I took Introduction to Data Science in Python by the University of Michigan. This is an intermediate course and assignments here are tough. The assignments will throw you to the wolves very early. The assignments make you research more about how to apply pandas and NumPy in the given task. This made me learn more and more about it. I can only recommend this course to anyone interested and who already has a basic knowledge of Python.

r/Python • comment
1 points • chip-sandwich

Looking forward to a python course on coursera.

Looking to learn overall basics + grab some context of data science using python.

This my shortlist -



Any suggestions on which of the above should I choose? I don't seem to understand the difference between these (as I am yet to start with Python)

r/datascience • comment
1 points • Fantastic_Horse1454

This is a 5 Course specialization offered by University of Michigan, this is specially focused on data science

A more general course regarding Neural networks and deeplearning would be this is offered by

This is a five course specialization as well.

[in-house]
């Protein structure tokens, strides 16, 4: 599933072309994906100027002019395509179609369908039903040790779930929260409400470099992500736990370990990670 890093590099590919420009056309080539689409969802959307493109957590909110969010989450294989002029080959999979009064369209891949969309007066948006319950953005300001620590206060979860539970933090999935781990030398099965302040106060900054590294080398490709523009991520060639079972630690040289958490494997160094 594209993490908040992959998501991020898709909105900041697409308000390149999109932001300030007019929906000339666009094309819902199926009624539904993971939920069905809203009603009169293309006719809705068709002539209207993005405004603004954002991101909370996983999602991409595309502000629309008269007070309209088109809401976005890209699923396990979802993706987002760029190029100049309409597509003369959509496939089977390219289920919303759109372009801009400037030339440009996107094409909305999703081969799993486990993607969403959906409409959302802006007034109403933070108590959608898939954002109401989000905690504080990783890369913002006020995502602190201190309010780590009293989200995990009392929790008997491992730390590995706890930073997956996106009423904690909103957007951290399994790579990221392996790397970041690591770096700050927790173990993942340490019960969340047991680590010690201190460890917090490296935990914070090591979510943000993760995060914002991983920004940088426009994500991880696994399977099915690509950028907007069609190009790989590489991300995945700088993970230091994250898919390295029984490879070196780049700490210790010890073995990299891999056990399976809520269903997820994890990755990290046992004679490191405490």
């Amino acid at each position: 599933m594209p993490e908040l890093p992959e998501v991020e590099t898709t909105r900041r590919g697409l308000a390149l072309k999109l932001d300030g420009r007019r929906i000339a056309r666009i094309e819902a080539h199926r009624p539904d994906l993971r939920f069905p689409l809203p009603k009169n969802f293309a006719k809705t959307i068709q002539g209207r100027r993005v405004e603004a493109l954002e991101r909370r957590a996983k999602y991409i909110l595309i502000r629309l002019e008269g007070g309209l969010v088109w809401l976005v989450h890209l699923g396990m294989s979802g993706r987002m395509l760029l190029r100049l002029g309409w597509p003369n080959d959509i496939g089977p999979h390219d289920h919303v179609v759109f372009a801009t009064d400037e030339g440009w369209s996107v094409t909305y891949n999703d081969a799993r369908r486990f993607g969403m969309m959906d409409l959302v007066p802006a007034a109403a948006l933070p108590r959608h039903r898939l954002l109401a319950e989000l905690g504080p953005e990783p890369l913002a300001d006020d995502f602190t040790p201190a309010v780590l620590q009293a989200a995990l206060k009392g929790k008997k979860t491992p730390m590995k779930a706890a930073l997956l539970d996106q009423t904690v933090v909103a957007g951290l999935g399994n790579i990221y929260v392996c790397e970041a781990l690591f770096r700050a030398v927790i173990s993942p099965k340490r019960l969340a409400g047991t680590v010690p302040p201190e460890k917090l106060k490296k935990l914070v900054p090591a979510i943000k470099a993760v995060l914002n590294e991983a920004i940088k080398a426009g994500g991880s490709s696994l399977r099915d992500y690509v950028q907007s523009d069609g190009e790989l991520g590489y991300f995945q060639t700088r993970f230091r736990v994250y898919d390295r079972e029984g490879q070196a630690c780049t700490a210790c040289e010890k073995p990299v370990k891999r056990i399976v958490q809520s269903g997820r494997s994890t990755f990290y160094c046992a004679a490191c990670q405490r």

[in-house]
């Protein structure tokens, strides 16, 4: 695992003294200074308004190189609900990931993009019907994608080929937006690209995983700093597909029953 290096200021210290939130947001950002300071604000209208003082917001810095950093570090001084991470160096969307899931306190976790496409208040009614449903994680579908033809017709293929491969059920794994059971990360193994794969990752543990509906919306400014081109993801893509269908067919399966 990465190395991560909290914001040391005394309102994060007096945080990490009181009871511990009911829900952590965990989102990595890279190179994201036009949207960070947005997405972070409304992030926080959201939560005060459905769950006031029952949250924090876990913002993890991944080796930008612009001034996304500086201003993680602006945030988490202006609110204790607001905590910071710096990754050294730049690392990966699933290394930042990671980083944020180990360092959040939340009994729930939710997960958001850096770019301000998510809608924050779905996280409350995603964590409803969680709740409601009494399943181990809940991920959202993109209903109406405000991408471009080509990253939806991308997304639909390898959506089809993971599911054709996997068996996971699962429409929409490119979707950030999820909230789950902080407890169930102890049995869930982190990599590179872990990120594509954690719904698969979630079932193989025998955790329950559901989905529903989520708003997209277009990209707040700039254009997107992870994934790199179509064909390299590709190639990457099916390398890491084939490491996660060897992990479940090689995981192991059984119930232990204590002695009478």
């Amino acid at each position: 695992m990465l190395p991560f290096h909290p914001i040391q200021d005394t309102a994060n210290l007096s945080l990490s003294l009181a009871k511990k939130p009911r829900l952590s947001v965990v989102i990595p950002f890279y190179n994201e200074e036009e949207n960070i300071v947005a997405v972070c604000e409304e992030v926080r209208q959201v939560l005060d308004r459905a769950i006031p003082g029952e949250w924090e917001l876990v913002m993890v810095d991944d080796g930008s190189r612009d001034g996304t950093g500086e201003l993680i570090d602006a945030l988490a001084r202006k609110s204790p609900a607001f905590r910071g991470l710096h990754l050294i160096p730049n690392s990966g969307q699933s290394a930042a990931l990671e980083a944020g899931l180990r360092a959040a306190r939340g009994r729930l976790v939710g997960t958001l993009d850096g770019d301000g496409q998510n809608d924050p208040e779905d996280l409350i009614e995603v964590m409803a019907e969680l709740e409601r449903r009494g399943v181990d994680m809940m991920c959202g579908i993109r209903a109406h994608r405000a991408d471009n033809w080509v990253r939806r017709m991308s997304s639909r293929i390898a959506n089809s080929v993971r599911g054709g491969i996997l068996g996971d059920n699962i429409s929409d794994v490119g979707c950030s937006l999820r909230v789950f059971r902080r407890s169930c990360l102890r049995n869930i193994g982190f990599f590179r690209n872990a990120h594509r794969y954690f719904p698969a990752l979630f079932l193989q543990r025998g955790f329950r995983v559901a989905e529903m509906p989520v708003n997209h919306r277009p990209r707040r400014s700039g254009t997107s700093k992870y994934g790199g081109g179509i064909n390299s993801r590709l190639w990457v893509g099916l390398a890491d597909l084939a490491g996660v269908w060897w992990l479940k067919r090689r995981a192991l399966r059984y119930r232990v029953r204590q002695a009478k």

The courses offered by IBM is a more basic fundamentals specialization

Based on your comfort level choose a specialization.

if you are running short on time, streamline to a few courses of the specialization (Usually the starting Courses)

r/learnpython • comment
1 points • ASIC_SP and might fit

See also:

r/statistics • comment
1 points • sparedOstrich

On the contrary to what people on willbell thread are saying, I have a BTech in Electronics and Communication engineering. I have learnt some coding languages like C, C++, python, along with coding languages in ECE like assembly, Arduino. I have used them to develop codecs and for audio signal processing. I think learning languages gives you an understanding of how you can use a machine to do what you desire.

So you can start with a MOOC like Chuck Severance's Programming for everybody. You can even audit it. Or you can use Youtube series like Bucky Robert's Python Programming Tutorials (OLD version, Python 2) or Python 3.4 Programming Tutorials. You can use this to learn python, in general, to do whatever you want. And then " you learn one statistic concept and then see how you can program the concept in r or python ".

Or if you want to learn statistics-intensive way, you can find MOOCs like





Now I am doing BSc in Statistics, Maths and Computer Science. (programming then statistics) order has benefitted me. I could easily learn other languages like Maxima or Scilab. I also have the option of implementing the code in a language I already know.

I personally feel "it's easier to teach a software developer statistics than it is to teach a statistician to program" - google or Amazon, as I see some of the old stats professors and research scholars at my University are devoid of programming skills and find it hard sometimes.